Morgan Frame works out on a rowing machine at Orangetheory Fitness in Portland in mid-February. Frame was the head trainer at the fitness studio, but has since moved to Oklahoma City to begin training at U.S. Rowing national high performance center. Shawn Patrick Ouellette/Staff Photographer

Morgan Frame had a memorable career as a basketball player at Waterville High and the University of New Hampshire.

She led Waterville to three consecutive Class B state championships – earning Miss Maine Basketball honors in 2009 – before averaging 13 points a game as a college junior and senior.

When Frame graduated from UNH in 2013 with a degree in sociology and justice studies, she was certain her competitive career was over.

But now she’s trying to earn a spot on the U.S. national rowing team, with an eye on the 2024 Summer Olympics in Paris. It’s been an whirlwind turn of events for Frame, who had never taken up the sport until three years ago.

“I never would have imagined this,” said Frame, who worked until recently as the head trainer at Orangetheory Fitness in Portland. “Even now I know, even with everyone telling me, ‘Go to the Olympics,’ there is a lot of work to do. I still see this as a stretch dream but I’m taking the risk to do it. It’s still a one-in-a-million shot of it happening, but at least I’m putting myself on the path to try it.”

Frame arrived in Oklahoma City on March 4 to begin training at U.S. Rowing national high performance center – an opportunity that came from participating last year in the reality television show, “The Next Olympic Hopeful.”

She began training last week, getting on the water before sunrise.

“I imagined it was going to be hard, and it’s hard,” she said. “I was working out a lot before but … it makes you a lot more tired than you expect. I’m sure I’ll get used to it.”

At 28, she knows she has a limited opportunity to earn a spot on the U.S. national team. But Reilly Dampeer, the coach at the high performance center, sees much potential.

“Her age is the only obstacle in her path,” said Dampeer, who has been coaching national team athletes since 2010. “But she is so strong and she is so committed. She is such a fantastic athlete and brings so much to the table. She has so much maturity and she knows how to use her body effectively.”

Dampeer said the 6-foot-2 Frame will have time to prove she belongs. “We want to give Morgan the minimum of a year at Oklahoma City,” she said. “Let’s go a year and see how she’s progressing.”

UNUSUAL PATH

Morgan Frame’s journey from leading classes at Orangetheory Fitness to becoming an Olympic hopeful in rowing was unusual, to say the least.

Growing up, she was never involved in water sports, except for water skiing with her family on Great Pond in the Belgrade Lakes. She was a basketball player and ran track, helping Waterville High to win three consecutive state championships in that sport, too.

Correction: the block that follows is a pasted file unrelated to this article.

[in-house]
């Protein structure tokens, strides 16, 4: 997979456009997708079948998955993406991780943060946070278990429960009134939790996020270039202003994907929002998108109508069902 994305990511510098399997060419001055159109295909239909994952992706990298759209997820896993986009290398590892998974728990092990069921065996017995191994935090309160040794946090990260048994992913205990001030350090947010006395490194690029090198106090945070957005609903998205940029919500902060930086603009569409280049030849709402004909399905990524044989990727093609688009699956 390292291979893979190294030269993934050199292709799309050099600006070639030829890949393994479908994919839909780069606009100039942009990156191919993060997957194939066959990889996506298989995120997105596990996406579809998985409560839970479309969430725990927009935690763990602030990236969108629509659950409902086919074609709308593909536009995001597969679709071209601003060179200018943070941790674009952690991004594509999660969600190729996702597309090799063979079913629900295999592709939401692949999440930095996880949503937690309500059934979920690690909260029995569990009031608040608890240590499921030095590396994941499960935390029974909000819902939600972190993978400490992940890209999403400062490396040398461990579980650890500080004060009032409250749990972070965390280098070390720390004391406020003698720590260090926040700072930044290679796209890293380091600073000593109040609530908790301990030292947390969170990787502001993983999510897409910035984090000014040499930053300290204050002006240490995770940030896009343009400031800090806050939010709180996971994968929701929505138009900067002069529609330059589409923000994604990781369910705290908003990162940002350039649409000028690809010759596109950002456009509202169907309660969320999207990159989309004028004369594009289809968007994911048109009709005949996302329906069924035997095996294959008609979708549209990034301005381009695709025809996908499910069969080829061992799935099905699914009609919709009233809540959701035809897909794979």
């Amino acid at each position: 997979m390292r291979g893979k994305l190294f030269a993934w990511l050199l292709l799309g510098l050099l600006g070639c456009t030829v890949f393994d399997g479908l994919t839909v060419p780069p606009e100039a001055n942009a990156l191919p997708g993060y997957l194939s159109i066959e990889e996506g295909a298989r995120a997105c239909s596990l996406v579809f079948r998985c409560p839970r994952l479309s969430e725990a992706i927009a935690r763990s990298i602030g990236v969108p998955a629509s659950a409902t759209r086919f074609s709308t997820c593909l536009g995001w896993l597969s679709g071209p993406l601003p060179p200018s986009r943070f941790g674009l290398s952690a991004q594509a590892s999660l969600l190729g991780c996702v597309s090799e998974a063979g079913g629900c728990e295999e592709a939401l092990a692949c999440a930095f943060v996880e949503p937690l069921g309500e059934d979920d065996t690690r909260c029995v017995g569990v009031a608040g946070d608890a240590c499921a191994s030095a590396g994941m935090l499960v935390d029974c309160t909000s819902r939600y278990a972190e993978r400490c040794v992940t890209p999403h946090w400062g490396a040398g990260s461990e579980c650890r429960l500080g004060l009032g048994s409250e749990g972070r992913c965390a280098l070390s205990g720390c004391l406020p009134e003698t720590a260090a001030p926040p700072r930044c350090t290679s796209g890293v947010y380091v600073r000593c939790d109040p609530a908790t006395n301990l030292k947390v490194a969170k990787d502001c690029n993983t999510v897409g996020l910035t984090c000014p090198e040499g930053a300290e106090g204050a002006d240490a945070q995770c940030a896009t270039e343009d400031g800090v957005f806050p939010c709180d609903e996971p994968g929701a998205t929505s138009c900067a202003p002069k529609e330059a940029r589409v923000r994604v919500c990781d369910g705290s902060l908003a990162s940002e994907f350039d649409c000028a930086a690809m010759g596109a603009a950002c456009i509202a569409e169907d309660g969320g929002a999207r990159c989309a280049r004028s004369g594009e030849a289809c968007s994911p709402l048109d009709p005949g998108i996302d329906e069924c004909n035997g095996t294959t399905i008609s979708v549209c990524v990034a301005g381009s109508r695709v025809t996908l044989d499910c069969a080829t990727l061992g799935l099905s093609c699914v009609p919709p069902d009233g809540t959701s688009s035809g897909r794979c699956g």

Morgan Frame hoists the Gold Ball after Waterville High won the Class B state basketball championship in 2008. It was the second of three consecutive state titles for Frame and the Panthers between 2007-09. Morning Sentinel file photo

Athletics was at the center of the family’s life. “We always bonded over athletics, and not just my sisters and parents, but my extended family,” she said. “It was kind of what we knew growing up. When our older cousins played in sports, we just went to their games or meets. That was our family fun. Same thing when we grew up. That’s where everyone gathered.”

Her younger sisters would be successful too – Taylor going on to play soccer at the University of Maine, Alexa running track for the Black Bears. Morgan’s sport was basketball. From Waterville, it took her first to Saint Anselm University, then to UNH, where she started 50 of 52 games after transferring.

But after college, she had no desire to play anymore. Real life beckoned and it eventually brought her to Orangetheory Fitness, a chain of franchises with more than 1,200 fitness studios worldwide. As an instructor in Portland, she led classes on rowing machines.

An instructor elsewhere in the chain decided to assemble a list measuring Orangetheory Fitness rowing benchmarks at 200, 500 and 2,000 meters. The results were listed nationwide. Frame found herself at the top of all three lists.

One of her colleagues suggested Frame try out for “The Next Olympic Hopeful,” a television show launched three years ago by the U.S. Olympic Committee as a talent-identification program. Athletes compete in six sports – cycling, bobsled, skeleton, rowing, rugby and weightlifting – with the winners invited to join the national teams and receive funding as they try to earn an Olympic berth.

“I had never heard of the show,” said Frame. “It took about a month-and-a-half before I applied. I didn’t even tell anyone I applied.”

As part of the application, Frame sent a video of her rowing. A month later, she received an email saying she had been accepted and was invited to Colorado Springs and the U.S. Olympic Training Center last July for the TV competition.

“I didn’t believe it,” she said. “I actually didn’t believe it until I got the itinerary.”